Luca Pisaroni emerged the most unscathed from the staging, segueing gracefully to the Count from his well-regarded Figaro.  The role lies a bit high for his dark bass-baritone yet Pisaroni conveyed the Count’s bluster and frustration and his vehement Act 3 aria was a highlight.

Making her Lyric debut, Christiane Karg was a charmless Susanna, emerging less like a coy, artful minx than a slattern of unvaried hard-edged pertness. Karg’s vocalism was more engaging, the petite German soprano delivering a lovely, luminous “Deh vieni, non tardar.”

Hobbled by Gaines’ staging and some of Mickey’s most unfortunate costuming, Amanda Majeski’s Countess completely lacked poise, refinement or class. Rather than an elegant melancholy figure, Majeski was apparently encouraged to play her as a licentious, bubble-headed bimbo, who rolls around on the bed with Cherubino, compulsively wolfs down pastries, and plops cake on the Count’s chest at the end of Act III like Lucille Ball. Majeski’s vocalism was similarly uneven with phrase endings trailing off in a pedestrian “Porgi, amor” though she offered a more fluent, focused “Dove sono.”

Adam Plachetka possesses a robust bass-baritone and characterized vividly as the wily Figaro but the Czech singer’s lower register too often faded away with an overly casual approach to his projection and singing.

Rachel Frenkel sang consistently as the hormonally gifted Cherubino, though the tawdry staging had the Israeli mezzo-soprano engage in most of the distracting sexual actions that undermined her character rather than enhancing her vocal moments.

The one genuinely funny characterization was Keith Jameson’s flaming Basilio, making one wish that he would have received his sole aria. Brindley Sherratt was a worthy Bartolo, Katherine Goeldner a characterful Marcellina, Hlengiwe Mkhwanazi a serviceable Barbarina.

Cenerentola opens in a week. Let’s hope for better things.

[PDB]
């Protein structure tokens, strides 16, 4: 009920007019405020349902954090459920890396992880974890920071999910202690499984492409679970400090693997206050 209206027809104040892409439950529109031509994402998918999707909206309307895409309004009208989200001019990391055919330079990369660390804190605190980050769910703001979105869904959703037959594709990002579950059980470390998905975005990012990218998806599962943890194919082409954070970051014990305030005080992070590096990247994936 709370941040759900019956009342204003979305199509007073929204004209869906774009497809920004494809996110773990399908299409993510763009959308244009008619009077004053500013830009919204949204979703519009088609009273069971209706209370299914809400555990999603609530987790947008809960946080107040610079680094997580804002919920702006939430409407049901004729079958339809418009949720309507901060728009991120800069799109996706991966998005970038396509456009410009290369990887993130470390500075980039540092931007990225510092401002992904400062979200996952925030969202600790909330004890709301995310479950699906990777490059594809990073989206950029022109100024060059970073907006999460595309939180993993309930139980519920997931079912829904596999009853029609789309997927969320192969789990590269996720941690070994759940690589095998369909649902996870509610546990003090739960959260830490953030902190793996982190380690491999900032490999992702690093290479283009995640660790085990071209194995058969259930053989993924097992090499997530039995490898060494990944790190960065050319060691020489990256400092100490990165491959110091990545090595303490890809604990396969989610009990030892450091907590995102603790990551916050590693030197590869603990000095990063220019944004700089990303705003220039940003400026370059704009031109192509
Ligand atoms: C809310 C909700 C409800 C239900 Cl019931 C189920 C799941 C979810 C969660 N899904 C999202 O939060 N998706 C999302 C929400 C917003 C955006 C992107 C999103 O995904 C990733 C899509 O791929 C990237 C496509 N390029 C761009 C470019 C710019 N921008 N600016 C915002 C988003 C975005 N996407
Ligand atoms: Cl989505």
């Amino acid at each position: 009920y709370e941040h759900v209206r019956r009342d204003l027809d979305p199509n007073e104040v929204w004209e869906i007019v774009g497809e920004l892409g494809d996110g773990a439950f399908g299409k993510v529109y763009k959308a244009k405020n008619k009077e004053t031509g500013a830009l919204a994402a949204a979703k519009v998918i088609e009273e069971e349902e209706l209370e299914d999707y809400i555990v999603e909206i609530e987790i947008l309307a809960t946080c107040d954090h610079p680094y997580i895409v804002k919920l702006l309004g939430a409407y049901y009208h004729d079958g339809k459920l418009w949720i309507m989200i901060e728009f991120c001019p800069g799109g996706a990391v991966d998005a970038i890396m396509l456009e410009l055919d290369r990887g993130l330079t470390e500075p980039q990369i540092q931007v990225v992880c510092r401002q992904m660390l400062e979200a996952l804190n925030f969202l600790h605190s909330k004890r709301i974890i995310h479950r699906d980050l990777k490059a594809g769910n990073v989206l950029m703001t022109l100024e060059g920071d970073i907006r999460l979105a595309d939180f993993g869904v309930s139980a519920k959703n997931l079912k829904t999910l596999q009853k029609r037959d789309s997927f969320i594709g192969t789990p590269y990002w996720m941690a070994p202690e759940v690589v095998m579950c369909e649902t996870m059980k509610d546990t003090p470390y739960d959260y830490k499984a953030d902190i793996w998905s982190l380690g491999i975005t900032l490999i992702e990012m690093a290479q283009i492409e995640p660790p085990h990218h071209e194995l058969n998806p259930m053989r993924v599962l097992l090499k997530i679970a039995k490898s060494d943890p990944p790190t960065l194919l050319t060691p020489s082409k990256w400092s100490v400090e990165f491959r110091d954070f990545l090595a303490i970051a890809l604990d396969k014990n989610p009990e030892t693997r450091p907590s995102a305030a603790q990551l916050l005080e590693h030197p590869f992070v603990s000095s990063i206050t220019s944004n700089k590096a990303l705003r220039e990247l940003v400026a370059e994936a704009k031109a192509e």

Le nozze di Figaro runs through October 24.; 312-827-5600.

Posted in Performances

17 Responses to “Pleasures are few in Lyric Opera’s garish, charmless “Figaro””

  1. Posted Sep 28, 2015 at 8:15 am by Anne-Marie

    Figaro is one of my top three operas so I was looking forward to this new production. My first reaction was shock at the costumes. The three principal women characters were like drag queens in their outrageous outfits. I felt like I was watching burlesque and not grand opera! This production was a parody and did not serve Mozart’s glorious music as it should.

    I admit that I laughed a few times at the stage antics but upon reflection, I must agree with Mr. Johnson’s assessment. Crass, vulgar, garish: these seem to be the result of Lyric’s desire to demythologize the operatic experience for today’s reality TV audience. Are we to endure this new direction in the interest of the bottom line?

    I would not dream of taking my younger family members to get their sex education from the opera house. Where has subtlety gone?

    There were definitely good voices in this cast but the staging was too distracting. What was the huge bed all about?

    The English translation was intellectually insulting. Are we so illiterate as to deserve slang and social media driven vocabulary ?

    If this type of productions become the norm at Lyric, I may rethink renewing my season subscription for next season!

  2. Posted Sep 28, 2015 at 12:40 pm by Peter

    Rarely do I agree with every word of a review, but you really got this right, Larry. An appalling production that, for all of its hyper-sexuality, completely missed the humanity and dignity found in the opera. It may work for tittering 7th graders, but not for this opera-goer. Shame on Lyric and Barbara Gaines.

  3. Posted Sep 28, 2015 at 1:32 pm by Roland Buck

    It looks like the Lyric and Chicago Opera Theater are competing with each other at who can do the most effective job at vandalizing Mozart with Eurotrash. What makes them think that people who enjoy Mozart’s great music enjoy this kind of vulgar slapstick?